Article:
Star Wars: The Old Republic
For the uninitiated, The Old Republic is an MMO that takes place thousands of years prior to the events of A New Hope. This gives the developer, Bioware, the freedom to craft an exciting new story, such as the recently released Knights of the Eternal Throne expansion that’s set within the established Star Wars universe. This liberty, combined with Bioware’s wonderfully dynamic dialogue system, thrilling combat, and extremely generous free-to-play model, has produced a truly epic MMO that shines as one of the genre’s defining titles.
World of Warcraft
Blizzard’s World of Warcraft is a MMORPG that has evolved into a cultural icon over the past 12 years. The list of accolades that WoW has accumulated since its release is simply staggering. While it is certainly not the first or only entry in this particular genre, WoW is the standard by which all other MMOs are judged. The game, bolstered by many expansions and a recent visual makeover, is a rich and rewarding experience that boasts a large selection of customizable races and classes battling in a fantasy world.
World of Warcraft: Shadowlands
World of Warcraft isn’t dead, but this expansion spends a lot of time focused on the concept. Shadowlands is the eighth major update for Blizzard Entertainment’s long-running PC game. Since 2004, we’ve seen the world shattered, fought back the Burning Legion, traveled to alternate realities, and even fought the very soul of a far off planet. Now it’s time to conquer death itself. And the mission is highly entertaining.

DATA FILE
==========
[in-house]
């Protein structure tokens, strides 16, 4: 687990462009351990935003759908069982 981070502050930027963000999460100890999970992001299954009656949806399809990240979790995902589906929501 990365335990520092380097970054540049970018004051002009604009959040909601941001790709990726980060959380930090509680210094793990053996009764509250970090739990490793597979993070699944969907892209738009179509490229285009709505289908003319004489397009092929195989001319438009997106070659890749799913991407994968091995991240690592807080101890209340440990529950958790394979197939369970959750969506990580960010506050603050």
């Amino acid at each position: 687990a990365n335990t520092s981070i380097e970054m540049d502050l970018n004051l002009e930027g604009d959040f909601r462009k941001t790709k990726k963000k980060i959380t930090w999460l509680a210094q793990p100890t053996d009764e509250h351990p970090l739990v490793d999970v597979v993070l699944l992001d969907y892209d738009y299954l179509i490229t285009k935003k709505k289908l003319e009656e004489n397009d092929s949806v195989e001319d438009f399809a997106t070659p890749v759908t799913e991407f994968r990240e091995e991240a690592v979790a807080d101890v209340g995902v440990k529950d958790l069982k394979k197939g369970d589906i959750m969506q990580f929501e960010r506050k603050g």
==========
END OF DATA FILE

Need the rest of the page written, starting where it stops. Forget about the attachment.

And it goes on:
“Easy to learn, hard to master” is a phrase commonly heard in gaming circles, but few titles exemplify the idea more than Defense of the Ancients 2 (Dota 2). This free-to-play MOBA game tasks you with selecting one of 111 playable Heroes to take to the battlefield, utilizing the character’s unique abilities, play style, and attributes to help your team achieve victory. Dota 2 lacks Paragon’s graphical flair, and it doesn’t have Smite’s many unique play modes, but it is the best and most balanced MOBA on PC.
League of Legends
League of Legends, Riot Games’ free-to-play, multiplayer online battle arena title is, simply put, the best MOBA game you can buy. Its gameplay incorporates elements of role playing, tower defense, and real-time strategy—a combination that differentiates it from the many cookie cutter MOBAs flooding the market. More importantly, the playable characters (known as Champions) show a deep level of variation, and each match’s competition level increases as the game sinks you deeper and deeper into addiction.
If you’ve ever dreamed of being a powerful god who battles other gods, check out the free-to-play Smite. Hi-Rez Studios’ action-focused MOBA puts you in the role of a deity chosen from among the Chinese, Greek, Egyptian, Hindu, Japanese, Mayan, Norse, and Roman pantheons in a war for godly supremacy. Smite is an excellent, fast-paced PC game with numerous game modes and an ever-expanding character roster. However, recurring server issues, the lack of cross-platform play, and other issues prevent the game from achieving true godhood.
Bejeweled 3, when compared to its predecessors, is a gold rush of new features and enhancements. Skeptics who previously found little appeal in gem-swapping will enjoy new objective-oriented modes, be it saving butterflies, digging for gold, shattering ice, or concealing a poker hand. Bejeweled 3 doesn’t remake the franchise, but that isn’t the aim. For the millions who already enjoy it on computers, websites, and mobile phones, Bejeweled 3 polishes an already shining gem.
Few video games receive perfect scores here at PCMag.com, but Inside is a title that qualifies as damn-near flawless. The action-adventure title features, at its core, a boy navigating a dark and deadly world. To go too deep into Inside’s structure would both spoil the game and do it a disservice. Trust us: It’s worth a pick up.